How effective is your IT organization? How do you know? Do your business sponsors agree? Determining effectiveness, like quality, can be highly subjective. In many cases, effectiveness is determined by the last service or project that your organization delivered. Additionally, disappointing outcomes are given much more weight than positive outcomes. We need to define effectiveness characteristics of IT organizations before we can improve effectiveness.
Let’s begin by establishing the mission of IT “to provide the information processing capability required by the business at a cost that represents value”. Many of you are reading this statement and observing that it is highly variable. Business requirements change and so does the perception of value. Effectiveness can only be determined against the current expectations, service level goals and available budgets. For this reason, one of the most important characteristics of an effective IT organization is the ability to respond to changing requirements.
In order to be considered effective, IT organizations must exhibit the following characteristics:
Flexible: IT provides on-demand services (problem resolution and consulting) as well as scheduled services (enhancement and projects). High priority problems, mandated requests, and changing business requirements disrupt planned completion dates, scope, and estimated effort. Effective organizations must balance variable demand, changing priorities, and changing requirements. In order to achieve this flexibility, organizations must manage requests, schedules, priorities, scope/requirements, staff deployment, and staff knowledge to optimize results and minimize impacts.
Adaptable: IT organizations must respond to changes in the types of services that are required, they must accept and support new technologies, and they must adjust to organizational changes in the business and IT. In order to adapt, IT must re-define roles, transform planning and delivery processes, and investment in training.
Predictable- Repeatable results can only be achieved by enforcing standard processes and a commitment to quality that avoids heroism custom solutions.
Efficient: Each of these characteristics conflicts with others. A balanced approach is required. Efficiency is typically sacrificed to improve flexibility. Efficiency can be improved by documenting knowledge, cross-training, using repeatable processes, management tools, and limiting the variety of technical environments.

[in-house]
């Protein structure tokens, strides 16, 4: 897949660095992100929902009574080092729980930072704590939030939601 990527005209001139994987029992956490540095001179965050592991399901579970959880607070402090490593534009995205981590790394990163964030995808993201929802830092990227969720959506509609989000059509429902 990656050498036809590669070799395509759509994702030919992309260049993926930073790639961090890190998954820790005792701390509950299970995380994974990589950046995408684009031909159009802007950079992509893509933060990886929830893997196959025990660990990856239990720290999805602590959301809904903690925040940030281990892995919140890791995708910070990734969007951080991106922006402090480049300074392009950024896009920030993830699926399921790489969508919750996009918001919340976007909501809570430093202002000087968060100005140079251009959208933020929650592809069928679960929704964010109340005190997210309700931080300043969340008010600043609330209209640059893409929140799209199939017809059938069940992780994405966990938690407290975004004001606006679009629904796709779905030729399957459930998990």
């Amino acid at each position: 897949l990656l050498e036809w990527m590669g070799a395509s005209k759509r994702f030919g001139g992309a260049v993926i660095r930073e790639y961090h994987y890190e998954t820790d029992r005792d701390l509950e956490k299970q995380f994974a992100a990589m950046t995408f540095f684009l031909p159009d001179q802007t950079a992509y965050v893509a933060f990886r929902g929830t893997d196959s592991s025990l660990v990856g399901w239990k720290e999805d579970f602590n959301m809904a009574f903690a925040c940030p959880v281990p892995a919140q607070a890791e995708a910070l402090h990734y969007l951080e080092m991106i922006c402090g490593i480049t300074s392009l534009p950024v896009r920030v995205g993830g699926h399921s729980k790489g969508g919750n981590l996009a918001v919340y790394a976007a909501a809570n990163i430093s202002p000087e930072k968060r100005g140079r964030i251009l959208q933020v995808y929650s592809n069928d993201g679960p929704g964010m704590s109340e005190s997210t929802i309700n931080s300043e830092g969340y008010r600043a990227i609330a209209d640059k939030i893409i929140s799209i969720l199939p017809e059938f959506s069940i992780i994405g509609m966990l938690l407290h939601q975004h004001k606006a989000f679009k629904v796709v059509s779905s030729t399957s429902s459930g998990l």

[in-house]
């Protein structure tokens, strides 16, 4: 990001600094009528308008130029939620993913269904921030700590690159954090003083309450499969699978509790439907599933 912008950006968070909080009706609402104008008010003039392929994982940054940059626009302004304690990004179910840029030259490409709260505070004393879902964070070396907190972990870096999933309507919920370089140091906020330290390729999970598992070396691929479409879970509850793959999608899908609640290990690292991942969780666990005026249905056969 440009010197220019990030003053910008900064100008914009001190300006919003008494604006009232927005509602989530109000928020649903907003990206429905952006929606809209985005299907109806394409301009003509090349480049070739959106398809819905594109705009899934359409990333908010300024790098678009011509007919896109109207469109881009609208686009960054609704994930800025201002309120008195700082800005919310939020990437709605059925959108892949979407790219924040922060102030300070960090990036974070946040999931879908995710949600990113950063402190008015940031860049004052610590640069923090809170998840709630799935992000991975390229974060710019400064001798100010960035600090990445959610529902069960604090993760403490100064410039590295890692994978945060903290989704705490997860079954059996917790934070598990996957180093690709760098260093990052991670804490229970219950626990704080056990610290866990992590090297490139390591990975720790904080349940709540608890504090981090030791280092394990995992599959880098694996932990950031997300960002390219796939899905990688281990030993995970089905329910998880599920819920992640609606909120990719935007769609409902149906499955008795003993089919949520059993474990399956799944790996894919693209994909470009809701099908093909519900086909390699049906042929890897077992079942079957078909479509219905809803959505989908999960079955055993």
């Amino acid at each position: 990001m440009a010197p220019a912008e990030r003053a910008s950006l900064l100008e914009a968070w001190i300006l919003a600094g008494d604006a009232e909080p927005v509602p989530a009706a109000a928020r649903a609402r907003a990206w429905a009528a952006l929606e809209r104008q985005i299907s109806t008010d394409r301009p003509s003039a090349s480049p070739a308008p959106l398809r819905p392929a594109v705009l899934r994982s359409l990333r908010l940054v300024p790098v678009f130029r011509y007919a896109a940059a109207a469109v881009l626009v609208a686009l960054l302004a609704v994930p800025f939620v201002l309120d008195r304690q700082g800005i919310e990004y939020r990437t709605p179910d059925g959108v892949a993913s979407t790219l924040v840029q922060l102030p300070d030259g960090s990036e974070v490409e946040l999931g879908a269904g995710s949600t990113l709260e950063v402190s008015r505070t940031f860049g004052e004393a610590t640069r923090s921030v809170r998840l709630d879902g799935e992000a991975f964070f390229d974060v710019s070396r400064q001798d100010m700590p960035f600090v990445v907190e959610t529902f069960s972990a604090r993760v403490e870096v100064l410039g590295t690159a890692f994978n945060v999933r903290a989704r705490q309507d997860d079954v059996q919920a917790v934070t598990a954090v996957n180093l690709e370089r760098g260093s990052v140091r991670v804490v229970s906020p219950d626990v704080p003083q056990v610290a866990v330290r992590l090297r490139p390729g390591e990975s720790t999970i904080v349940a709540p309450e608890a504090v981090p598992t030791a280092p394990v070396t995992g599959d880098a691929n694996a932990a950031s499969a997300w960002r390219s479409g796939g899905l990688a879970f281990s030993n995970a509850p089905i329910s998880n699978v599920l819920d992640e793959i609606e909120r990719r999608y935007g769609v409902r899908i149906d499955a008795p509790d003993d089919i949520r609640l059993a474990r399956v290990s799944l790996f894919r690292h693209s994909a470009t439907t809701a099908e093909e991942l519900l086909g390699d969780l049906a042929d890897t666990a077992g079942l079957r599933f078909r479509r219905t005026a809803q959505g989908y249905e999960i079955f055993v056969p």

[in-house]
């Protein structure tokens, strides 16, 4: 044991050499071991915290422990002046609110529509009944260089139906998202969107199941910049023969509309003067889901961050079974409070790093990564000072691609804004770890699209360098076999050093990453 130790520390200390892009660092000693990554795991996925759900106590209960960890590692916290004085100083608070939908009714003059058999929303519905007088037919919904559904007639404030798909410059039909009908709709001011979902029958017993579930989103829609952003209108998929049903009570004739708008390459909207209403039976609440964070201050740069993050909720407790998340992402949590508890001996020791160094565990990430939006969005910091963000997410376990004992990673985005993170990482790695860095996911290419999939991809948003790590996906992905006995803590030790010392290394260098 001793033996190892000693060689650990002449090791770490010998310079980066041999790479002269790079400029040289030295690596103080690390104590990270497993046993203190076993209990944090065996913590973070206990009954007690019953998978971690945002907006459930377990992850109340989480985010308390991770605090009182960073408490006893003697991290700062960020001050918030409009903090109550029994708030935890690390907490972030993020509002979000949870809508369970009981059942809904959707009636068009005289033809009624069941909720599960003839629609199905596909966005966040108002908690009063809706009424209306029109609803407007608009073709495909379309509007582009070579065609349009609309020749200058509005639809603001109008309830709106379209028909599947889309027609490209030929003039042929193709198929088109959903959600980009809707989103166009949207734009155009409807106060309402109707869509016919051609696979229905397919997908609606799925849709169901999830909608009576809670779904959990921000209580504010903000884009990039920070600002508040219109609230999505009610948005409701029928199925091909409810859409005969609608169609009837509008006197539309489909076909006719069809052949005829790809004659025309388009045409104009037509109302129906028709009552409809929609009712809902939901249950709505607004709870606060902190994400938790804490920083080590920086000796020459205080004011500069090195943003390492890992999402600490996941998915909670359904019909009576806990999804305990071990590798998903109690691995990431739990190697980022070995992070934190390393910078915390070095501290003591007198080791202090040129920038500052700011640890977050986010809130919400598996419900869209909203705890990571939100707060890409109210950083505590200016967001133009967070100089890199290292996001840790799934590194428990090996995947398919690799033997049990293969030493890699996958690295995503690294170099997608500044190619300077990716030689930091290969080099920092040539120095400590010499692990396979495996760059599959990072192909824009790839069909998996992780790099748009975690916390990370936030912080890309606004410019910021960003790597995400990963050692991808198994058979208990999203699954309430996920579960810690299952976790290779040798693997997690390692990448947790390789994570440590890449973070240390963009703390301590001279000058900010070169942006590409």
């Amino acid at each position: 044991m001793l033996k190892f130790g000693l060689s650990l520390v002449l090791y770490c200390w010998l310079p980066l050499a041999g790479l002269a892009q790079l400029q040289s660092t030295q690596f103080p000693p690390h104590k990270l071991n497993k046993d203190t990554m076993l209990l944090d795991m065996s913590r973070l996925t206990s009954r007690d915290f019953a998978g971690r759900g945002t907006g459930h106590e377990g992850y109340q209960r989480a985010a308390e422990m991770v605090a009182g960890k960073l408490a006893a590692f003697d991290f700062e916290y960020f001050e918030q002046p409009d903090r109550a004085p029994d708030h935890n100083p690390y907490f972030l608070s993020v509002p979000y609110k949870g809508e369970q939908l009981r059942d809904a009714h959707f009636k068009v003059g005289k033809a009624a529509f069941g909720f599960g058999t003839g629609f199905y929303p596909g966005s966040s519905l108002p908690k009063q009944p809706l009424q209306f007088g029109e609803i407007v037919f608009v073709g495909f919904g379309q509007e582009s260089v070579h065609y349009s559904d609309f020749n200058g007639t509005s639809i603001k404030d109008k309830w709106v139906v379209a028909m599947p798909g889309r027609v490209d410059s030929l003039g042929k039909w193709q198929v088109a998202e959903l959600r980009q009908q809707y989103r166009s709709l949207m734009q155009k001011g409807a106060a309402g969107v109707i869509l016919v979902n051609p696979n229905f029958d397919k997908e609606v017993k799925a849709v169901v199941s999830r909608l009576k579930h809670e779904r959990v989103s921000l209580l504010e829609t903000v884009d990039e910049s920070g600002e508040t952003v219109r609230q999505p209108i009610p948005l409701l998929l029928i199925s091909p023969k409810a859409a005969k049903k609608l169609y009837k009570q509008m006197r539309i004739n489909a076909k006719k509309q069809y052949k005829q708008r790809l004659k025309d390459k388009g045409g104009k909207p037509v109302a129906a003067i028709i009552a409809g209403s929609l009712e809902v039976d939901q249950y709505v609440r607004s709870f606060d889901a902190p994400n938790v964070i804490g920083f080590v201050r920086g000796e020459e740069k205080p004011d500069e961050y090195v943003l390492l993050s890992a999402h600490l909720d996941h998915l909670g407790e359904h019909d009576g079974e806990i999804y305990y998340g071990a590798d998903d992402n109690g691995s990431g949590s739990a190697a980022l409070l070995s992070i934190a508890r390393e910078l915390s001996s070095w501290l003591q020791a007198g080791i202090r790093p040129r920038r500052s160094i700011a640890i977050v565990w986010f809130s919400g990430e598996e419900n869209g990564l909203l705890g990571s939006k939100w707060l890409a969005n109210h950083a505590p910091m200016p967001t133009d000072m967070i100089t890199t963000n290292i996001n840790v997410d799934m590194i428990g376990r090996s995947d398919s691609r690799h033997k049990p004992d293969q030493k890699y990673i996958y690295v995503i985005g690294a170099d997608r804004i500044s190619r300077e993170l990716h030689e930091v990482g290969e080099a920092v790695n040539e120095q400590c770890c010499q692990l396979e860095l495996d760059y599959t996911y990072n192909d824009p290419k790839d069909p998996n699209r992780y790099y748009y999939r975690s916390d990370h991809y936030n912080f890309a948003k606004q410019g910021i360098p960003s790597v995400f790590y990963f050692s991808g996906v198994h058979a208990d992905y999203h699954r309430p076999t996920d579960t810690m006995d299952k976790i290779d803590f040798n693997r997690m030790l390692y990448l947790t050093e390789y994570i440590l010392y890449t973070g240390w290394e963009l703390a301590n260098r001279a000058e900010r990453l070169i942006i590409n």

Reliable: Reliability applies to the applications, infrastructure, and the people delivering services. The processing capability (infrastructure, networks, applications) must be reliable but the staff must also reliably deliver IT services. This means defining success criteria, conducting quality reviews, testing, and numerous other activities that ensure the consistent delivery of services and processing capability.
Innovative: The business does not understand the capabilities and limitations of technology. IT is in a better position to recommend strategies to the business rather than waiting for the business to define the strategies. On a more tactical level, IT should be looking for ways to reduce problems and improve processes that align with the other characteristics.
Pro-active: IT must be able to anticipate requirements or problems and take steps to prepare for spikes or avoid problems. By understanding the business need and the existing capability and tracking changes, IT can anticipate and manage pro-actively. This will require repeatable processes, metrics, and increased communication with the business.
These characteristics can sometimes contradict each other and result in waste. The extra process rigor that makes us predictable may also impede our efficiency. In order to balance the characteristics, IT must redefine their role and their culture. In addition to operating and supporting the existing processing capability, IT must recognize that business requirements will change and that an effective organization must be able to respond to changes. In order to deliver value, IT organizations must exhibit the Effectiveness characteristics that have been defined in this document. This will require running IT like an independent business which is accountable for costs and revenue and they must prove their value to their customers on a daily basis.
Success is not measured by meeting or exceeding expectations. Expectations may be impossible or unreasonable. Success is measured by managing expectations, making commitments, and meeting or exceeding commitments. IT must provide leadership and not simply wait for the business to decide how to leverage technology. When IT demonstrates their value, they will once again be viewed as an investment and not simply a cost to be reduced or eliminated.